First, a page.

August 5th, 2015, 06:12 PM
The NIMBYs in Astoria are quite vocal and politically active. Vallone is probably in line to be mayor one day and the community there is very active in city matters. They have a lot of local power
Originally Posted by BStyles
August 5th, 2015, 06:27 PM
The MTA is a state agency. If Cuomo wanted to, he could push it through. In the end Astoria has only one of everything (City Councilcritter, Assemblycritter, State Senator, etc.). They can only generate som much political torque. If it were just the mayor, maybe not.
August 6th, 2015, 08:12 AM
By the way, there is possibly a fatal flaw in the GCP subway extension idea, the elevated station/tracks at 82nd street would be right in the middle of the northbound airplane landing approach
August 6th, 2015, 09:04 AM
Last edited by TREPYE; August 6th, 2015 at 09:33 AM.
August 6th, 2015, 09:57 AM
August 6th, 2015, 05:47 PM
there is one big positive aspect to building the airtrain from lga to willets pt. instead of the astoria subway stub - the next segment can eventually connect it to the jfk airtain. then not only do we have connections between the two airports, we have a quasi-triboro rx.
August 7th, 2015, 05:56 AM
NYC Aficionado from Oz
Suggestion for Mods:
Perhaps merge the Modernizing at LaGuardia: $1 billion makeover thread with this one?
August 7th, 2015, 09:18 AM
August 7th, 2015, 04:07 PM
That is also another valid point. The LIRR connects directly (or at least it will) with Midtown, as well as with 7 train service, and eventual Broadway service. Connecting it at Astoria Boulevard doesn't give many transit incentives. Also, thanks to the pic above, it doesn't interfere with any of the runway approaches. This has win written all over it, and it brings tourists directly to a new retail neighborhood, and Citi Field.
August 9th, 2015, 03:12 AM
NYC Aficionado from Oz
Yeah, I was thinking the same thing when I posted that.
Originally Posted by EastMillinocket
August 9th, 2015, 04:30 PM
Have you been there recently? They are tearing down lots of buildings, and building a new parking garage exactly where the terminal is now supposed to go. It's a giant construction site. I would be curious as to how much has been sunk into the old "plan" which would be obsolete if the new "plan" were to be implemented.
May 7th, 2016, 12:16 AM
May 4, 2016
Port Authority responds to your LaGuardia ideas
By Anne Michaud and Amanda Fiscina
A rendering of a view of the future LaGuardia Airport. The Queens airport's footprint would be moved 600 feet closer to the Grand Central Parkway, creating more space for aircraft taxiways and reducing the gate delays for which the facility is now famous. Ferry and rail service will also be built. Photo Credit: NY Governor's Office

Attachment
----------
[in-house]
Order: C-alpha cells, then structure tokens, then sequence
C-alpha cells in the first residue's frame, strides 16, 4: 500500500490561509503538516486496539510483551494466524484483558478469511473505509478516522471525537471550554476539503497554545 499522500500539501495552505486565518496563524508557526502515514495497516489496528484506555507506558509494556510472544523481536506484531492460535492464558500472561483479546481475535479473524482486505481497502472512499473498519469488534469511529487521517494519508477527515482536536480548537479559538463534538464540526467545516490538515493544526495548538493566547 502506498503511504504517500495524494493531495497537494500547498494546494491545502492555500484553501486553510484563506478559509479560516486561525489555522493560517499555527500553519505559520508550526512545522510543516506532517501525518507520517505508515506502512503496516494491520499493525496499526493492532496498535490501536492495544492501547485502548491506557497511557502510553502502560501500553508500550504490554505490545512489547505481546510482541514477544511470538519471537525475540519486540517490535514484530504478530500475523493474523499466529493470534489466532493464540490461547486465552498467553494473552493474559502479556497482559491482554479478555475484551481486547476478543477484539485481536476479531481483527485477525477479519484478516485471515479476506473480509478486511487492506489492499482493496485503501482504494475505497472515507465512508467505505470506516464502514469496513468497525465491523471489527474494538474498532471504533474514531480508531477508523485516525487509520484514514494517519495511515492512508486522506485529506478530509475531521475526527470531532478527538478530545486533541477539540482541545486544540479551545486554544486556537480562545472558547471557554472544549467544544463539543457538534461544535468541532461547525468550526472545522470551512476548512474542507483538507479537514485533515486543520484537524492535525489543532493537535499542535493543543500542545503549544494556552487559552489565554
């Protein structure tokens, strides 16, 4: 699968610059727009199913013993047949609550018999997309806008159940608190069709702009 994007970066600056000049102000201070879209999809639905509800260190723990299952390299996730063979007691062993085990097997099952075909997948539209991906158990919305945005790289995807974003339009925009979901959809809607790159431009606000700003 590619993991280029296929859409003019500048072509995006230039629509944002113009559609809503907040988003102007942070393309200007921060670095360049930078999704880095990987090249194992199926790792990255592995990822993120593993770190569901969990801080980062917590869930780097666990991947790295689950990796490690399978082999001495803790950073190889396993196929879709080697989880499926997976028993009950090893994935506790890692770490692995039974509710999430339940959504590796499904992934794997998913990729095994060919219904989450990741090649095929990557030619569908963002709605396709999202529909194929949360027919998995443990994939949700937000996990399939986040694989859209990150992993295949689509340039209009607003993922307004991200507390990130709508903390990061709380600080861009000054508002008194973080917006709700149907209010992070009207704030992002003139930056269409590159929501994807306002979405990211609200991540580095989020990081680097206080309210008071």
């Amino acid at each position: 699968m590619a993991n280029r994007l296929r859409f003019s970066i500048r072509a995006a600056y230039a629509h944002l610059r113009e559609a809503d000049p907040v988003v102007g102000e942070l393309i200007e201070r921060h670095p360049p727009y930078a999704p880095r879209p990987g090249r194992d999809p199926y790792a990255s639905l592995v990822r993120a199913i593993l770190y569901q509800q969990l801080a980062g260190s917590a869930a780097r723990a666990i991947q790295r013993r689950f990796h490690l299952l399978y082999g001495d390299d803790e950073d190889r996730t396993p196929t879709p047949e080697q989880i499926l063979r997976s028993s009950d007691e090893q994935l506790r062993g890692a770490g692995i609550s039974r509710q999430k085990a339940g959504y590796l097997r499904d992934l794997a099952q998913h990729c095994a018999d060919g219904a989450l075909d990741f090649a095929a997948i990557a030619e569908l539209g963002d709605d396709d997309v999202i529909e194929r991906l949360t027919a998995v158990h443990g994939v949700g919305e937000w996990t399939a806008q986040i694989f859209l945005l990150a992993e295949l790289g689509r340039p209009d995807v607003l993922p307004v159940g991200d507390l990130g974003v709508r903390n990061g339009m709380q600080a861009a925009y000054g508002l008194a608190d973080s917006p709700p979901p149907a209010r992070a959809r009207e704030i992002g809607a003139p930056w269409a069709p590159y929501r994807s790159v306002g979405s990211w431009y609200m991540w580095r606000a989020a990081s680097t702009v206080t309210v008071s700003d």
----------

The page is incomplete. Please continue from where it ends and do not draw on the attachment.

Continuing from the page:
Dozens of readers accepted our invitation to name the one change that would fix the dreadful experience known as LaGuardia Airport. Here are your top questions, along with answers from the Port Authority aviation team planning the airport's $4 billion overhaul who met with the editorial board Tuesday.
Readers: We need a smoother flow of traffic. You can't read signs while doing 90-degree turns in heavy traffic.
Port Authority: Signage is the subject of two meetings a week. It’s one of our biggest challenges. We are limited because the signs can’t appear too early on the Grand Central Parkway, according to Parks Commission rules. Signage will be critical, especially during construction. When we’re done, we hope that the terminals will be more logically laid out. Even beyond signage, there are millions budgeted for improved traffic management.
Readers: Give us a water taxi, subway and LIRR connections.
Port Authority: AirTrain service is looking very positive, but it will depend on the cost and potential ridership. We’re studying those now. The AirTrain would stop at the terminals and connect near CitiField to the No. 7 subway line and the LIRR. We’re also looking into a marine terminal for ferry service, but there may be an issue with the wakes. We’re looking at that, as well.
Readers: Drop-off and pick-up is a nightmare! Will there be any effort to ease congestion and facilitate the movement of vehicles?
Port Authority: It’s going to be much better. We’re creating three levels to replace the single level everyone uses now for arrivals and departures. One level will be dedicated to arrivals, and one to departures. The lowest level will serve high-occupancy vehicles like shuttle buses.
Readers: Will you accommodate ride-sharing like Uber?
Port Authority: There’s already a lot near the marine terminal that Uber drivers can use. It opened last summer. The lot has geofencing technology, so only the drivers in the lot are pinged. The new plan will provide for this, too.
Readers: Re-lay out security for more inspection stations and more room to move off the belt and get reorganized. Also better connectivity (moving walkways, a small internal shuttle) between terminals.
Port Authority: Security will double from the current 30,000 square feet in four screening areas to 60,000 square feet in one central area. There will be moving walkways.
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